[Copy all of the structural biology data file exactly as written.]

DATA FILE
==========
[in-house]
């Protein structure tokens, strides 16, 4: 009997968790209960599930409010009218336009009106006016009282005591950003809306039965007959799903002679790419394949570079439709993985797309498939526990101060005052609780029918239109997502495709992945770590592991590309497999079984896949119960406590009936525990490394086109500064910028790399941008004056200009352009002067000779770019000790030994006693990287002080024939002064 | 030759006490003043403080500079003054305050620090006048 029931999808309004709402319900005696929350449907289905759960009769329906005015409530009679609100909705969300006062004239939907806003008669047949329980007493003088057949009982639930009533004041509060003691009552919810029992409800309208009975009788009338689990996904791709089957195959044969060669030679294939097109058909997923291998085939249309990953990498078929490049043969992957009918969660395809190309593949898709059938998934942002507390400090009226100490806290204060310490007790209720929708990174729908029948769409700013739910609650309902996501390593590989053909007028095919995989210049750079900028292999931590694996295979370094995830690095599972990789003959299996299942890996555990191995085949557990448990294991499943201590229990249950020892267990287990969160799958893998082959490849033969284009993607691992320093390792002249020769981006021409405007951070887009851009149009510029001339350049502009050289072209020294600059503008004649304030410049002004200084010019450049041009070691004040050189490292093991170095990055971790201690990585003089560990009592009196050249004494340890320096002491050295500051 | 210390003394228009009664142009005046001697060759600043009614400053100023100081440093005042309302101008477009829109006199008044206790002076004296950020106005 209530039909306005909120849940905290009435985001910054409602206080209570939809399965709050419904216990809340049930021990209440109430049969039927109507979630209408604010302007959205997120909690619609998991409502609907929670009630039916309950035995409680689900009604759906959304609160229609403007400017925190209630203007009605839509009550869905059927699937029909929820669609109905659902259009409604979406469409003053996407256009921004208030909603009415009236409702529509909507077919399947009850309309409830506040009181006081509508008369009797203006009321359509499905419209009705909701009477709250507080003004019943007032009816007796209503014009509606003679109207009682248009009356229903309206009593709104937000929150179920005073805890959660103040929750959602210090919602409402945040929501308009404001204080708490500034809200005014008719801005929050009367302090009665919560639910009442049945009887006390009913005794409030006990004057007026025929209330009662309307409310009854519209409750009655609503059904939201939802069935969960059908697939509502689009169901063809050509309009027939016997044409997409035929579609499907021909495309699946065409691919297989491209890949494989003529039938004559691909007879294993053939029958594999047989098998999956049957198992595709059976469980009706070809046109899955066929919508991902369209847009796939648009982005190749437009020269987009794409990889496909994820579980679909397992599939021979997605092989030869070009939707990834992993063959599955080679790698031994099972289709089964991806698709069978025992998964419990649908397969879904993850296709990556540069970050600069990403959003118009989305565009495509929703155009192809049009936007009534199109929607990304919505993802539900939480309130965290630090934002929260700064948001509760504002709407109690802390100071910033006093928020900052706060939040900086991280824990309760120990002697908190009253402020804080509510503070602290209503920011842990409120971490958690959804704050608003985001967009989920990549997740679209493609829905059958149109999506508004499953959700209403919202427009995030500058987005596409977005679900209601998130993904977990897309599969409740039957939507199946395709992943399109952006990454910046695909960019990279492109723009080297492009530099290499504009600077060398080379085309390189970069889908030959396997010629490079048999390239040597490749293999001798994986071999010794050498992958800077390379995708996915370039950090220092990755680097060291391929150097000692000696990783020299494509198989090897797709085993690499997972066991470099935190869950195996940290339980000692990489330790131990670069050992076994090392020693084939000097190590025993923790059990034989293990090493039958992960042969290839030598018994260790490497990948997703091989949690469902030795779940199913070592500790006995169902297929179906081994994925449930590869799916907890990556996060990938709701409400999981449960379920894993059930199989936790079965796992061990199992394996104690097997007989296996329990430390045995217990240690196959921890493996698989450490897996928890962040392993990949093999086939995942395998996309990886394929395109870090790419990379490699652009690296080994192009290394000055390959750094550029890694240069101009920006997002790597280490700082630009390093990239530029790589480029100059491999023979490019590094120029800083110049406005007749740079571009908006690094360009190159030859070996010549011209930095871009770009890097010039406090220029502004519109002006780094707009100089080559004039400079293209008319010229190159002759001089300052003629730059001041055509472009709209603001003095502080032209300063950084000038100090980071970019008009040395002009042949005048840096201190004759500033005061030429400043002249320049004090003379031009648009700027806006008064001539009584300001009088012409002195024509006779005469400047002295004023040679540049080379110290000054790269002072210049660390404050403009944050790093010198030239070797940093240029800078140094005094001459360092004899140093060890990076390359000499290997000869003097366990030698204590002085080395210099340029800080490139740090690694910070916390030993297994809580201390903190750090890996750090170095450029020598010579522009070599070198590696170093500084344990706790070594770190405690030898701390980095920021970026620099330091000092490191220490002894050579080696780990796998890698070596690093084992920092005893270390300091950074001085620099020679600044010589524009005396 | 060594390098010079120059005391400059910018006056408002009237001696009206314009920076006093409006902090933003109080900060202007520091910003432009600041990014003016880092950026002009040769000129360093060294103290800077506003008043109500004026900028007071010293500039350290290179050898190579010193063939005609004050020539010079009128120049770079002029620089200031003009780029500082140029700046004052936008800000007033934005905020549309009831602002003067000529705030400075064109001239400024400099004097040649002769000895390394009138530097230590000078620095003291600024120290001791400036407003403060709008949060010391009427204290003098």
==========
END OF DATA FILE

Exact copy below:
[in-house]
């Protein structure tokens, strides 16, 4: 009997968790209960599930409010009218336009009106006016009282005591950003809306039965007959799903002679790419394949570079439709993985797309498939526990101060005052609780029918239109997502495709992945770590592991590309497999079984896949119960406590009936525990490394086109500064910028790399941008004056200009352009002067000779770019000790030994006693990287002080024939002064 | 030759006490003043403080500079003054305050620090006048 029931999808309004709402319900005696929350449907289905759960009769329906005015409530009679609100909705969300006062004239939907806003008669047949329980007493003088057949009982639930009533004041509060003691009552919810029992409800309208009975009788009338689990996904791709089957195959044969060669030679294939097109058909997923291998085939249309990953990498078929490049043969992957009918969660395809190309593949898709059938998934942002507390400090009226100490806290204060310490007790209720929708990174729908029948769409700013739910609650309902996501390593590989053909007028095919995989210049750079900028292999931590694996295979370094995830690095599972990789003959299996299942890996555990191995085949557990448990294991499943201590229990249950020892267990287990969160799958893998082959490849033969284009993607691992320093390792002249020769981006021409405007951070887009851009149009510029001339350049502009050289072209020294600059503008004649304030410049002004200084010019450049041009070691004040050189490292093991170095990055971790201690990585003089560990009592009196050249004494340890320096002491050295500051 | 210390003394228009009664142009005046001697060759600043009614400053100023100081440093005042309302101008477009829109006199008044206790002076004296950020106005 209530039909306005909120849940905290009435985001910054409602206080209570939809399965709050419904216990809340049930021990209440109430049969039927109507979630209408604010302007959205997120909690619609998991409502609907929670009630039916309950035995409680689900009604759906959304609160229609403007400017925190209630203007009605839509009550869905059927699937029909929820669609109905659902259009409604979406469409003053996407256009921004208030909603009415009236409702529509909507077919399947009850309309409830506040009181006081509508008369009797203006009321359509499905419209009705909701009477709250507080003004019943007032009816007796209503014009509606003679109207009682248009009356229903309206009593709104937000929150179920005073805890959660103040929750959602210090919602409402945040929501308009404001204080708490500034809200005014008719801005929050009367302090009665919560639910009442049945009887006390009913005794409030006990004057007026025929209330009662309307409310009854519209409750009655609503059904939201939802069935969960059908697939509502689009169901063809050509309009027939016997044409997409035929579609499907021909495309699946065409691919297989491209890949494989003529039938004559691909007879294993053939029958594999047989098998999956049957198992595709059976469980009706070809046109899955066929919508991902369209847009796939648009982005190749437009020269987009794409990889496909994820579980679909397992599939021979997605092989030869070009939707990834992993063959599955080679790698031994099972289709089964991806698709069978025992998964419990649908397969879904993850296709990556540069970050600069990403959003118009989305565009495509929703155009192809049009936007009534199109929607990304919505993802539900939480309130965290630090934002929260700064948001509760504002709407109690802390100071910033006093928020900052706060939040900086991280824990309760120990002697908190009253402020804080509510503070602290209503920011842990409120971490958690959804704050608003985001967009989920990549997740679209493609829905059958149109999506508004499953959700209403919202427009995030500058987005596409977005679900209601998130993904977990897309599969409740039957939507199946395709992943399109952006990454910046695909960019990279492109723009080297492009530099290499504009600077060398080379085309390189970069889908030959396997010629490079048999390239040597490749293999001798994986071999010794050498992958800077390379995708996915370039950090220092990755680097060291391929150097000692000696990783020299494509198989090897797709085993690499997972066991470099935190869950195996940290339980000692990489330790131990670069050992076994090392020693084939000097190590025993923790059990034989293990090493039958992960042969290839030598018994260790490497990948997703091989949690469902030795779940199913070592500790006995169902297929179906081994994925449930590869799916907890990556996060990938709701409400999981449960379920894993059930199989936790079965796992061990199992394996104690097997007989296996329990430390045995217990240690196959921890493996698989450490897996928890962040392993990949093999086939995942395998996309990886394929395109870090790419990379490699652009690296080994192009290394000055390959750094550029890694240069101009920006997002790597280490700082630009390093990239530029790589480029100059491999023979490019590094120029800083110049406005007749740079571009908006690094360009190159030859070996010549011209930095871009770009890097010039406090220029502004519109002006780094707009100089080559004039400079293209008319010229190159002759001089300052003629730059001041055509472009709209603001003095502080032209300063950084000038100090980071970019008009040395002009042949005048840096201190004759500033005061030429400043002249320049004090003379031009648009700027806006008064001539009584300001009088012409002195024509006779005469400047002295004023040679540049080379110290000054790269002072210049660390404050403009944050790093010198030239070797940093240029800078140094005094001459360092004899140093060890990076390359000499290997000869003097366990030698204590002085080395210099340029800080490139740090690694910070916390030993297994809580201390903190750090890996750090170095450029020598010579522009070599070198590696170093500084344990706790070594770190405690030898701390980095920021970026620099330091000092490191220490002894050579080696780990796998890698070596690093084992920092005893270390300091950074001085620099020679600044010589524009005396 | 060594390098010079120059005391400059910018006056408002009237001696009206314009920076006093409006902090933003109080900060202007520091910003432009600041990014003016880092950026002009040769000129360093060294103290800077506003008043109500004026900028007071010293500039350290290179050898190579010193063939005609004050020539010079009128120049770079002029620089200031003009780029500082140029700046004052936008800000007033934005905020549309009831602002003067000529705030400075064109001239400024400099004097040649002769000895390394009138530097230590000078620095003291600024120290001791400036407003403060709008949060010391009427204290003098």